Many important stories go underreported

While the biggest news stories of 2014 interested me somewhat, I am more interested in those that we

While the biggest news stories of 2014 interested me somewhat, I am more interested in those that were not reported, or reported but given scant attention.

Often these overlooked stories lack the murder, mayhem, sex and scandal that play a large role in the news business.

For example, the U.S. Census Bureau stated in December that Florida surpassed New York state in total population. While one more spectacular house fire will have little effect on the future of New York state, the news from the Census Bureau is of great import to it.

The continuing decline in our population vis-a-vis other states means fewer representatives in Congress and less financial remuneration by the federal government, while increasing our reputation as a state in decline.

When the Oneida Nation announced a few weeks ago that it was opening a $20 million, 67,000-square-foot Wizard of Oz-themed casino in L. Frank Baum’s hometown of Chittenango, I only found out about it through Facebook.

As casinos go, the Yellow Brick Road Casino will be a small one. Nevertheless, it will further saturate the casino market and it sends a message to Gov. Andrew Cuomo that Native Americans are not going to let whites encroach on their territory without a fight.

Turning to Fulton County — duly noted was news that the state funded 59 projects of the Mohawk Valley Regional Economic Development Council, which covers a six-county area. But it did not fund a single Fulton County project. Collective yawn, except in Fulton County.

Why would the state fund projects in five of the counties but not the sixth, something that has never happened before? A friend of mine thinks the funding was political. Maybe. Maybe not.

Another friend said Fulton County got so much last year, it wasn’t given anything this year. Not true. No county got less than Fulton last year. Whatever the reason, after scrutinizing all 59 projects, I found myself not only bewildered by the lack of funding for Fulton County, but also by the number of projects that have little or nothing to do with economic development.

I am surprised that Americans United for the Separation of Church and State have not peed their pants over the $373,590 grant to Utica’s Tabernacle Baptist Church to rehab its building.

And you have to stretch the meaning of economic development to the point of meaninglessness in order to comprehend a grant of $412,500 to Herkimer and $159,835 to Cobleskill to rehab municipal swimming pools. Ditto for $484,000 to Little Falls to upgrade a baseball field, justified because the Diamond Dawgs and the school district “use the park for nearly 40 baseball games, attracting hundreds of residents and visitors to the game.”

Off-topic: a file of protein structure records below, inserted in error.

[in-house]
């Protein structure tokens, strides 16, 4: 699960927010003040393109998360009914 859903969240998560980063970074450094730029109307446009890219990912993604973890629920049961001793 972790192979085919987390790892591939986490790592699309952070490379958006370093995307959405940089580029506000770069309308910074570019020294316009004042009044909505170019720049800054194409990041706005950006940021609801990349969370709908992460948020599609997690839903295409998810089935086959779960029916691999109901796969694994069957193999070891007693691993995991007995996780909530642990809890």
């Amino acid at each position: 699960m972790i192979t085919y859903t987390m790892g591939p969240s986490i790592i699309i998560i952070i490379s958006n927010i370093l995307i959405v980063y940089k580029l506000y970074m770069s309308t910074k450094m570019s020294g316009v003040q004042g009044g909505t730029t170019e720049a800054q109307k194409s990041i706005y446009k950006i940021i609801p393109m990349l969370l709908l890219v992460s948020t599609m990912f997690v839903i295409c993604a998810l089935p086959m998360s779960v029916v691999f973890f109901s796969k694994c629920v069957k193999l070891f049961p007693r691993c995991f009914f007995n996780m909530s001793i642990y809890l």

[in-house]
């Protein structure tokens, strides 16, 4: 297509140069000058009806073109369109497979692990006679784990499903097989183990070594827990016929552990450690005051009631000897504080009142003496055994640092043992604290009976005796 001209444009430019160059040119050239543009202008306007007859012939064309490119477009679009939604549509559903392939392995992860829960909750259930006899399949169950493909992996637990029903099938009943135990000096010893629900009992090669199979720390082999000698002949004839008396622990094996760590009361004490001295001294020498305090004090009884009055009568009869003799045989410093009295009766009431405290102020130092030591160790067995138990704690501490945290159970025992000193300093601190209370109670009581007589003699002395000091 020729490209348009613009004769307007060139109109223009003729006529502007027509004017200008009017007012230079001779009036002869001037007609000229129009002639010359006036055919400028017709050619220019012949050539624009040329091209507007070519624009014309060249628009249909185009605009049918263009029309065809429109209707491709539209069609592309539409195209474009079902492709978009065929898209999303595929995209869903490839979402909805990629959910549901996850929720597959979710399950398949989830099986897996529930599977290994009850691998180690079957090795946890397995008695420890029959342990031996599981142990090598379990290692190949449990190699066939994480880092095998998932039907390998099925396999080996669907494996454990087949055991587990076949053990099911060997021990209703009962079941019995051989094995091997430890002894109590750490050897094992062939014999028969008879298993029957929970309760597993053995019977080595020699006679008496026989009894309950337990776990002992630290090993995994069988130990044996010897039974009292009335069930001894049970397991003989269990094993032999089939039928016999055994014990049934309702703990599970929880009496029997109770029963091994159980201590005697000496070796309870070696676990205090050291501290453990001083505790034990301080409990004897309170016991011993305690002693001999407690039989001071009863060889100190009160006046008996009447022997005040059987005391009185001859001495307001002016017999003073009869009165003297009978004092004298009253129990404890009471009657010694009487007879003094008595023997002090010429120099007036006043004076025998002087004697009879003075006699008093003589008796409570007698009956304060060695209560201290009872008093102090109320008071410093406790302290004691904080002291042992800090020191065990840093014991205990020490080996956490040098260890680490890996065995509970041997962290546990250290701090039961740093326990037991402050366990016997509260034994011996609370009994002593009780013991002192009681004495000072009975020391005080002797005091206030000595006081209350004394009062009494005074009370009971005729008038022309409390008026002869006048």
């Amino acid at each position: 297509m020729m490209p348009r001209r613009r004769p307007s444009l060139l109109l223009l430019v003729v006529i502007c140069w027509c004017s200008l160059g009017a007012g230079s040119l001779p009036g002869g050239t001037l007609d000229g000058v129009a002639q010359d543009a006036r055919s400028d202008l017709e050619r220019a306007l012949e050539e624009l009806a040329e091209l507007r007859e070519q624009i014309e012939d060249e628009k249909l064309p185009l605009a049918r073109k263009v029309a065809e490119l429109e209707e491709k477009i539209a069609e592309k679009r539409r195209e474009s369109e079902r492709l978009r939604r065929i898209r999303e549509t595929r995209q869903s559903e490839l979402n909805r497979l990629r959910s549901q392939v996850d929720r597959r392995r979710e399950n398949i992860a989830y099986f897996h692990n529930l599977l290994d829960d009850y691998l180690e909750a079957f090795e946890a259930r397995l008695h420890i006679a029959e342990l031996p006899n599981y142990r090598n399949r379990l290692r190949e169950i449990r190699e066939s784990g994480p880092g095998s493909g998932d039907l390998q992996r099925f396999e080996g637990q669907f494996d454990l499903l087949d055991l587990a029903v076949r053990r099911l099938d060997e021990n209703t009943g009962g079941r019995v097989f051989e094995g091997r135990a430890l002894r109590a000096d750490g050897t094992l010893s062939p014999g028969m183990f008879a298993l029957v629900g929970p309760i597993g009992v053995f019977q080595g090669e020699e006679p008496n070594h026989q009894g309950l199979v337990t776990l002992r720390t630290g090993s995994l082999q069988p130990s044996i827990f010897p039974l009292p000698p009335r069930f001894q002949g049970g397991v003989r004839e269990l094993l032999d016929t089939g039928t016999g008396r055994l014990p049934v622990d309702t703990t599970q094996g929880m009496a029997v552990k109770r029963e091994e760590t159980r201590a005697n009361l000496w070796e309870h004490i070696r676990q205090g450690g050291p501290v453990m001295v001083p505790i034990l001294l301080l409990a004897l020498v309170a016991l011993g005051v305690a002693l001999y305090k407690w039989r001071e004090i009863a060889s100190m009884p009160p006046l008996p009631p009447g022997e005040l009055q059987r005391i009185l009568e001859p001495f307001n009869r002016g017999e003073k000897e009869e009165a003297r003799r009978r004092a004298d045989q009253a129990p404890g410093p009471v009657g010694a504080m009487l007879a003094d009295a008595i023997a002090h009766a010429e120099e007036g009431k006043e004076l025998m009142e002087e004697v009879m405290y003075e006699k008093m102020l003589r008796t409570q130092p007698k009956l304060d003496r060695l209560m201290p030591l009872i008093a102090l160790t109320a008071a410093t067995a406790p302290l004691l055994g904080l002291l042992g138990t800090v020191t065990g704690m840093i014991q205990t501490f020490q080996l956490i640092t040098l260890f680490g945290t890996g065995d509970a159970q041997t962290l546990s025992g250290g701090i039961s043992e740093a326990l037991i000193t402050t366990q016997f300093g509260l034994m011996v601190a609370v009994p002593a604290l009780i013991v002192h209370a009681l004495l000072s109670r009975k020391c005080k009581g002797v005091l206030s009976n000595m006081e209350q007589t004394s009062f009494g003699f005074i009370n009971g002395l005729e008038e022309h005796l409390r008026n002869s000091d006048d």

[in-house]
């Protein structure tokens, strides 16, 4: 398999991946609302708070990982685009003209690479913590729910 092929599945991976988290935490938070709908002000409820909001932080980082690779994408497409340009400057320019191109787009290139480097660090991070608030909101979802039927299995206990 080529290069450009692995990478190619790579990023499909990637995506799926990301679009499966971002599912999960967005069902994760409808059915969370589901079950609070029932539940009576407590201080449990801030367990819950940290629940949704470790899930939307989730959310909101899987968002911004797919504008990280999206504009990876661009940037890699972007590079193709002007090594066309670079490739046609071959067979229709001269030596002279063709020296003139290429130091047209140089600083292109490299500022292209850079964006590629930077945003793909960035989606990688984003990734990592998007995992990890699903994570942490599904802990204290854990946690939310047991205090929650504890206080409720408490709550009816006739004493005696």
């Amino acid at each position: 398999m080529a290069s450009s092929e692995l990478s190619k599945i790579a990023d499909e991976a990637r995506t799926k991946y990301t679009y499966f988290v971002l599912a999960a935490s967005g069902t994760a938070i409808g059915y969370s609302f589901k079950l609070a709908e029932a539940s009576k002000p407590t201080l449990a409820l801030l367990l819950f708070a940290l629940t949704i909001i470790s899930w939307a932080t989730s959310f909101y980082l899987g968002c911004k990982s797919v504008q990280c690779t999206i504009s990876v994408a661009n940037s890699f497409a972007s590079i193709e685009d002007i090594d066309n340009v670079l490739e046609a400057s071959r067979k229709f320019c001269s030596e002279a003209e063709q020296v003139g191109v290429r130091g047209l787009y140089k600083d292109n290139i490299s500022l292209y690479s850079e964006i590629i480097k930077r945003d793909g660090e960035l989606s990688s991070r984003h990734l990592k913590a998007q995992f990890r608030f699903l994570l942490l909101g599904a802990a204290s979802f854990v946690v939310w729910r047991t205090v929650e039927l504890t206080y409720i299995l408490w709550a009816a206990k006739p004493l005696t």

The state awarded the Baseball Hall of Fame, and indirectly, Google, $750,000 to digitize its collection of artifacts and create a virtual hangout for baseball celebrities and enthusiasts. In spite of the hype about this project, I have a hard time believing it will bring more people to Cooperstown. Nor do I think the Baseball Hall of Fame needs public money.

The craziness goes on and on. There’s $80,000 to bring famous Impressionist paintings to Utica’s Munson-Williams-Proctor Art Institute so that people don’t have to travel to NYC to see them. Most of those going to see them in Utica will probably be of the class that can afford to travel to New York City. And the $64,600 grant to the Glimmerglass Opera Theatre also seems like subsidized art for the comfortable and well-heeled.

One grant that fits the definition of economic development but nevertheless is corporate welfare is the $2 million grant to Northeast UAS Airspace Integration Research Alliance, Inc. to develop a way to keep drones from crashing into commercial aircraft.

This grant will also benefit the Hancock AFB’s drone program. Unfortunately, no money was given to solve the problem of drone strikes killing civilians.

Nearly a quarter of a billion dollars from our pockets was given to Mohawk Valley counties, cities, businesses and non-profits over the past four years. It would behoove the media to forgo coverage of the next murder or the next feel-good story and analyze and report on how, why, and to whom this money was given.

What contractors were hired to do the work and why? Have the recipient organizations lived up to their promises?

Such stories may not titillate readers like police chases, drug busts and sex scandals. But, I contend, they affect our lives more in the long run, and reporting them better fulfills the mission of the Fourth Estate.

Daniel T. Weaver lives in Amsterdam and is a regular contributor to the Sunday Opinion section.

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